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 Table of Contents  
ORIGINAL ARTICLE
Year : 2017  |  Volume : 130  |  Issue : 24  |  Page : 2927-2932

Corneal Endothelial Cell Loss in Femtosecond Laser-assisted Descemet's Stripping Automated Endothelial Keratoplasty: A 12-month Follow-up Study


1 Department of Ophthalmology, Peking University Third Hospital, Peking University Eye Center, Beijing 100191, China
2 Department of Ophthalmology, University of Regensburg, Regensburg 93053, Germany

Date of Submission03-Jul-2017
Date of Web Publication08-Dec-2017

Correspondence Address:
Dr. Jing Hong
Department of Ophthalmology, Peking University Third Hospital, Peking University Eye Center, Beijing 100191
China
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Source of Support: None, Conflict of Interest: None


DOI: 10.4103/0366-6999.220320

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  Abstract 


Background: Descemet's stripping automated endothelial keratoplasty (DSAEK) surgery offers a more standardized approach and reliable method to create corneal grafts with an instrument such as a microkeratome. With the development of Descemet's membrane endothelial keratoplasty, an excellent clinical outcome is seen in the treatment of corneal endothelial dysfunctions, which indicates that thinner corneal graft results in better clinical outcome. With the recent development of the femtosecond laser, ultrathin corneal graft preparation has become possible. This study aimed to report corneal graft endothelial cell loss (ECL) in a large series of cases undergoing DSAEK with femtosecond laser-assisted corneal graft preparation within a 12-month period.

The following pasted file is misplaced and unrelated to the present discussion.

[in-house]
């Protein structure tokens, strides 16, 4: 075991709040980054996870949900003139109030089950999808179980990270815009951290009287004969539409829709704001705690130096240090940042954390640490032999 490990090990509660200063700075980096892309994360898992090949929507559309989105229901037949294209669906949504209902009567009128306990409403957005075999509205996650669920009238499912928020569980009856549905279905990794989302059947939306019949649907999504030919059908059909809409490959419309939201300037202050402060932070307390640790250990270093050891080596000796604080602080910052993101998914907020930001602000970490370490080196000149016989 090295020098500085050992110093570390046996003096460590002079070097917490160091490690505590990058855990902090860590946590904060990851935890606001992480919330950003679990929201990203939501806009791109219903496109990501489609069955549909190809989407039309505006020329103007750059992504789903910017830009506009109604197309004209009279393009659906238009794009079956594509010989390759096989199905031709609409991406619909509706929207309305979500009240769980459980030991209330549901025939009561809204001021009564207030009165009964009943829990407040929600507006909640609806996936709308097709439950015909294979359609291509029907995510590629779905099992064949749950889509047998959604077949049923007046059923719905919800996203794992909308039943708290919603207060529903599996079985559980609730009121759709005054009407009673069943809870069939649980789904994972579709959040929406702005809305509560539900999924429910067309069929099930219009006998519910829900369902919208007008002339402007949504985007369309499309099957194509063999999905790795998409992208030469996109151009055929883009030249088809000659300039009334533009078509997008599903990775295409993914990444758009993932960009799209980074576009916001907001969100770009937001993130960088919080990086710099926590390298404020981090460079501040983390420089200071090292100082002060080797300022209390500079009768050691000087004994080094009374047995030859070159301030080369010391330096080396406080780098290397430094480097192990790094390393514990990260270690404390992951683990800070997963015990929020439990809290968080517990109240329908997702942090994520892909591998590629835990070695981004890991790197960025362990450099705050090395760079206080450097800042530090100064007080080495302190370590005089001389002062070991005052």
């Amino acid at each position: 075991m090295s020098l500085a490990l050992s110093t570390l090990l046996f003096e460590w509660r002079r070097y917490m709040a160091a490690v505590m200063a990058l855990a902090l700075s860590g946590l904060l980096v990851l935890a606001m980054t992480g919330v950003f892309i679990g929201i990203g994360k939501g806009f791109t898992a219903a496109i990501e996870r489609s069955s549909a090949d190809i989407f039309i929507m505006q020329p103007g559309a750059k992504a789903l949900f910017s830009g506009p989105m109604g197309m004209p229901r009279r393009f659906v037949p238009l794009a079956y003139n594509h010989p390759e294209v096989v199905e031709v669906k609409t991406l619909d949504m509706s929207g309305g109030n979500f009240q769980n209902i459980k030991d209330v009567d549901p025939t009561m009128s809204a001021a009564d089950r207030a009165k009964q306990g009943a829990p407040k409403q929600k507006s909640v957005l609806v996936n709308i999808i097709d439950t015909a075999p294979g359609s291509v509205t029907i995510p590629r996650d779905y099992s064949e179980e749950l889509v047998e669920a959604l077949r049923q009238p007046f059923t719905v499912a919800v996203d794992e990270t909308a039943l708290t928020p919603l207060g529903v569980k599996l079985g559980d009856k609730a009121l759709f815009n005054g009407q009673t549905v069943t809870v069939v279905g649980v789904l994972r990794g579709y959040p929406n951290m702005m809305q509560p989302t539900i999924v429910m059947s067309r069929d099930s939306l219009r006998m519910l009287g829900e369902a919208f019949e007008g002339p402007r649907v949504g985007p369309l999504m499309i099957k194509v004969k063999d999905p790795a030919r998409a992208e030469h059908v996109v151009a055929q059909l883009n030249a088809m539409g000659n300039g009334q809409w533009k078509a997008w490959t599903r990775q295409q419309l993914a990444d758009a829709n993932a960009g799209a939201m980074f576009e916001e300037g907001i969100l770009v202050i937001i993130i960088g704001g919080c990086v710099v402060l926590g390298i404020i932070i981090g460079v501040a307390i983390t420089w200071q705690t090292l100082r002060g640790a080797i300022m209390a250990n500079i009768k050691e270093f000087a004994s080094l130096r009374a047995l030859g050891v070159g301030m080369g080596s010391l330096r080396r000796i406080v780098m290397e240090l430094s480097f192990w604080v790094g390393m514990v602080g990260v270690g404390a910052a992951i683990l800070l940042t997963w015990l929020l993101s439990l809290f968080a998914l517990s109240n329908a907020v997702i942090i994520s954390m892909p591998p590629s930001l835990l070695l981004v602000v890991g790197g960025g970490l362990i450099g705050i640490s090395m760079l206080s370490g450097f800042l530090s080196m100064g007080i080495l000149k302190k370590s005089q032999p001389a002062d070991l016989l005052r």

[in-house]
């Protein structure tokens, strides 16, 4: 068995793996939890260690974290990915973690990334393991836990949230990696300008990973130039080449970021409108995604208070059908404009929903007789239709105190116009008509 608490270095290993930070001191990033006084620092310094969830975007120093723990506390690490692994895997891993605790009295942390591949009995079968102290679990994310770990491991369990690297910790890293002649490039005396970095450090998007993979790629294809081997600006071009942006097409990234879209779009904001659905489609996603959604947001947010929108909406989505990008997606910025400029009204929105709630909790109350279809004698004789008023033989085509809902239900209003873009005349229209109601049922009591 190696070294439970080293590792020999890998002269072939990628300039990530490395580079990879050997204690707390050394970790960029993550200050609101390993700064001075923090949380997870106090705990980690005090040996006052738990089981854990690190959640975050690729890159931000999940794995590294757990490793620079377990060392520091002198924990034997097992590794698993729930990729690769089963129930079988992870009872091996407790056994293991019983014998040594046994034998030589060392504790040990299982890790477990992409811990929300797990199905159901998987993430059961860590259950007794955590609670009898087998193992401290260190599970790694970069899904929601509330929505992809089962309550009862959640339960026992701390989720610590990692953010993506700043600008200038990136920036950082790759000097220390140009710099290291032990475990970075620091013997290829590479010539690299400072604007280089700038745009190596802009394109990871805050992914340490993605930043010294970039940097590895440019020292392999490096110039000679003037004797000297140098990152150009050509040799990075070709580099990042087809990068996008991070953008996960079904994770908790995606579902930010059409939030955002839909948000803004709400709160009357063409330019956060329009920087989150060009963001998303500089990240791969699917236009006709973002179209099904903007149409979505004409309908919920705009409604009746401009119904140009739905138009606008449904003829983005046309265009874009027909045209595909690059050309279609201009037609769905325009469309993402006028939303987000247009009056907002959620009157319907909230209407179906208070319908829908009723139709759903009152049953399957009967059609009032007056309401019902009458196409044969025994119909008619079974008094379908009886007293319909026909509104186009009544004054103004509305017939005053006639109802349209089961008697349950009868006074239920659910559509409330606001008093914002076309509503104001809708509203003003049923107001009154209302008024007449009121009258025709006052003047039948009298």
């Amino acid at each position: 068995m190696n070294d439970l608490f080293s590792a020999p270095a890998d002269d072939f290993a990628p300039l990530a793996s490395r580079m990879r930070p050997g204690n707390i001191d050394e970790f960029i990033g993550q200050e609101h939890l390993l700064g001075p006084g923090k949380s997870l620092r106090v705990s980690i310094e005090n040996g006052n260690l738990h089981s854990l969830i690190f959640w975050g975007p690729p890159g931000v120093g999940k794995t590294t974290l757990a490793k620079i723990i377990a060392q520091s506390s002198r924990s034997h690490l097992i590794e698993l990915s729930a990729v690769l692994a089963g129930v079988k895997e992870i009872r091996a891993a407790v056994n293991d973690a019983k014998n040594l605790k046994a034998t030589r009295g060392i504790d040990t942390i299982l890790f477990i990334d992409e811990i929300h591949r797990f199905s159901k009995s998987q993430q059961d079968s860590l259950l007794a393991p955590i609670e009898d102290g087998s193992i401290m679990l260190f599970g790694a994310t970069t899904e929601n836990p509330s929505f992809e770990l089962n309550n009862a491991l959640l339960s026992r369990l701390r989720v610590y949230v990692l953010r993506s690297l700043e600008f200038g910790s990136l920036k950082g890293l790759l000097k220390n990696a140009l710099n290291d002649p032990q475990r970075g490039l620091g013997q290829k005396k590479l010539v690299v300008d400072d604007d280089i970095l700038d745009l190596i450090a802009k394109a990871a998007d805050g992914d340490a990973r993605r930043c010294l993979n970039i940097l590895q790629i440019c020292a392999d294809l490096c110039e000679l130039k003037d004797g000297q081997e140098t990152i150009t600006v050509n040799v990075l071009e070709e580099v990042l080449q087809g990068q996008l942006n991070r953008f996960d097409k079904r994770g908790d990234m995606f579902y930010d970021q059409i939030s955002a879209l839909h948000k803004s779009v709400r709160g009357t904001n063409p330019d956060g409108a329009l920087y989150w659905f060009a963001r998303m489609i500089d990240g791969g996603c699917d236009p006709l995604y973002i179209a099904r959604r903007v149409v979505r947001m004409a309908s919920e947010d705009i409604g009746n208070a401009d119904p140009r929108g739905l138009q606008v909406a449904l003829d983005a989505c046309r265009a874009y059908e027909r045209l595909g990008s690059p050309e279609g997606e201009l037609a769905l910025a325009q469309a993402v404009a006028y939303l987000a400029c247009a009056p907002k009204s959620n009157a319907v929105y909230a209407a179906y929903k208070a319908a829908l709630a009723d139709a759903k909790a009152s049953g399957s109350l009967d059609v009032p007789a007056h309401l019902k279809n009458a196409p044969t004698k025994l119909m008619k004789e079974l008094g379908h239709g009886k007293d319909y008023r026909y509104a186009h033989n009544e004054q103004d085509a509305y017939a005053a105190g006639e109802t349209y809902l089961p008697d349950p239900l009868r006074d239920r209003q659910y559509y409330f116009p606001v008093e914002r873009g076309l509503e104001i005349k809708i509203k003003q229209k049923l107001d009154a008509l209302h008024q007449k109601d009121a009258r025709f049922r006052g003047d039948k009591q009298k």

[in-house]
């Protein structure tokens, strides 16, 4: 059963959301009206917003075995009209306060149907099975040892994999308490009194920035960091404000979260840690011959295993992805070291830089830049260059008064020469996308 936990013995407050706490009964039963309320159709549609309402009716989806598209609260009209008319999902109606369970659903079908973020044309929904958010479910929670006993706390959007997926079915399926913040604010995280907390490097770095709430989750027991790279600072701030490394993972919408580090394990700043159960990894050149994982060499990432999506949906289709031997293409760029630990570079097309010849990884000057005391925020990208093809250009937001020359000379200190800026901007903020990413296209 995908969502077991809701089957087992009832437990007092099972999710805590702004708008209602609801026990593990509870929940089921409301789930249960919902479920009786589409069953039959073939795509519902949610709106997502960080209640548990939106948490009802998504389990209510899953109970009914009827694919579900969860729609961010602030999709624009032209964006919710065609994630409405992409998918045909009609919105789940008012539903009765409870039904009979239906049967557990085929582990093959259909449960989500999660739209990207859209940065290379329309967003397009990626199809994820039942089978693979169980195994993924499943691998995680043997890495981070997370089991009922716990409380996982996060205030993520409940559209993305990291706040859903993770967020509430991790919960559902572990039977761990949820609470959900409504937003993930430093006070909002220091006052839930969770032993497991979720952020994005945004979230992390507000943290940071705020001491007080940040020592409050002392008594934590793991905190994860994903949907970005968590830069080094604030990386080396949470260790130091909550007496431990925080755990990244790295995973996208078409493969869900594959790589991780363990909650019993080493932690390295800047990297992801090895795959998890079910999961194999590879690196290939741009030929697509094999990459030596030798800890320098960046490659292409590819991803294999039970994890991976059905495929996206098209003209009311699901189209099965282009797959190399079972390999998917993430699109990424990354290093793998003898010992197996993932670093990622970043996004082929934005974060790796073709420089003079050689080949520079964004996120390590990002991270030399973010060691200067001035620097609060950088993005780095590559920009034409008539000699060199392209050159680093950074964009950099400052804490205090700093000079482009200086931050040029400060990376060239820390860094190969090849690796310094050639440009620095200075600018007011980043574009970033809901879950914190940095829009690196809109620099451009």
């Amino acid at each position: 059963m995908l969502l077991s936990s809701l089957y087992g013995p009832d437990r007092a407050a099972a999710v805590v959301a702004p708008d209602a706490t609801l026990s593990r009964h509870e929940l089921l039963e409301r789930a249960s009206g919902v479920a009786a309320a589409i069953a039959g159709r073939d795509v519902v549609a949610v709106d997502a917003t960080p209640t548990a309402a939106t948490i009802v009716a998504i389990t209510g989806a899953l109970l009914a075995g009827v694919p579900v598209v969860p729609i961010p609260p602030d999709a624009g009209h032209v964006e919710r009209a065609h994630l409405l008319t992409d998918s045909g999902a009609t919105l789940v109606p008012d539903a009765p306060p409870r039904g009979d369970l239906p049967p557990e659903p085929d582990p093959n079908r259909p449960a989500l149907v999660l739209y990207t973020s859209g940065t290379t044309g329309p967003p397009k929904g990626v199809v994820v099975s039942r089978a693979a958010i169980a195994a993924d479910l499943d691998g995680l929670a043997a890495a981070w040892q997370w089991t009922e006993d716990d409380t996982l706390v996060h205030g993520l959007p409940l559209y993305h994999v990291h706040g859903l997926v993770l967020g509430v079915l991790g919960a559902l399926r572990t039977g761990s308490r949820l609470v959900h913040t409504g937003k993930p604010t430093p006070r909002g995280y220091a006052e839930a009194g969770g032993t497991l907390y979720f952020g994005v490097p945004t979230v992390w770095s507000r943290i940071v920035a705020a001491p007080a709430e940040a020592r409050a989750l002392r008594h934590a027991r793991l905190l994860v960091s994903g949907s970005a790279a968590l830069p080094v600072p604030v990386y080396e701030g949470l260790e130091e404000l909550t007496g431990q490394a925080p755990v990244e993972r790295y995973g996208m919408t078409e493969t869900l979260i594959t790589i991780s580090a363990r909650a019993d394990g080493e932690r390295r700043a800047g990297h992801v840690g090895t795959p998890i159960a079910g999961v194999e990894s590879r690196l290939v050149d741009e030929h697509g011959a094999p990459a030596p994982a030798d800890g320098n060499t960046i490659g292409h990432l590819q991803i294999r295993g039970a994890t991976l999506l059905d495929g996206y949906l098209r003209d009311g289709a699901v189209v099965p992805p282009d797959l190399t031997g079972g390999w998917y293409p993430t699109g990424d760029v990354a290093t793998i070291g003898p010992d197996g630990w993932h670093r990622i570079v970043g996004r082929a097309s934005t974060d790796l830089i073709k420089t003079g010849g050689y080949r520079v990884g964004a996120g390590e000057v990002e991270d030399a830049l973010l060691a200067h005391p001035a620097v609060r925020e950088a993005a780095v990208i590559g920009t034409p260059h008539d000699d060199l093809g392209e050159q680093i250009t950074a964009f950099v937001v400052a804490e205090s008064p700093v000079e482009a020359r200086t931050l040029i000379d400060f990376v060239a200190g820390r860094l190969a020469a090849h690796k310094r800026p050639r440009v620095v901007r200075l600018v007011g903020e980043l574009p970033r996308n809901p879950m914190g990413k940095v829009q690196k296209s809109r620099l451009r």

Methods: This study was designed as a prospective, noncomparative, interventional case series. Totally 126 consecutive eyes with endothelial failure of 120 patients, who had corneal endothelial decompensation and underwent femtosecond-assisted DSAEK using the VisuMax femtosecond laser system, were included in the study. Central endothelial cell density (ECD) was recorded postoperatively at 2 weeks (n = 126), 1 month (n = 126), 3 months (n = 110), 6 months (n = 101), and 12 months (n = 71) and then compared with the preoperative eye bank measurements. Pre- and postoperative central ECDs were evaluated using Heidelberg retina tomography-III confocal microscopy. ECL was calculated for each postoperative time point. Graft thickness was examined using anterior segment-optical coherence tomography.
Results: Mean preoperative cell count was 3383 ± 350 cells/mm2. Mean postoperative cell counts were 2382 ± 707 cells/mm2, 2179 ± 685 cells/mm2, 2074 ± 688 cells/mm2, 1884 ± 662 cells/mm2, and 1723 ± 624 cells/mm2 at 2 weeks, 1, 3, 6, and 12 months, respectively; these represented the ECL of 29.7 ± 19.7%, 35.4 ± 19.5%, 38.6 ± 19.8%, 44.3 ± 18.9%, and 48.9 ± 18.4% at the each corresponding time point. The mean corneal graft thickness after surgery was 142 ± 48 μm, 118 ± 41 μm, 108 ± 37 μm, 100 ± 32 μm, and 99 ± 32 μm at each corresponding study visit, respectively. There was no correlation between corneal graft thickness and corneal ECL (R = 0.039).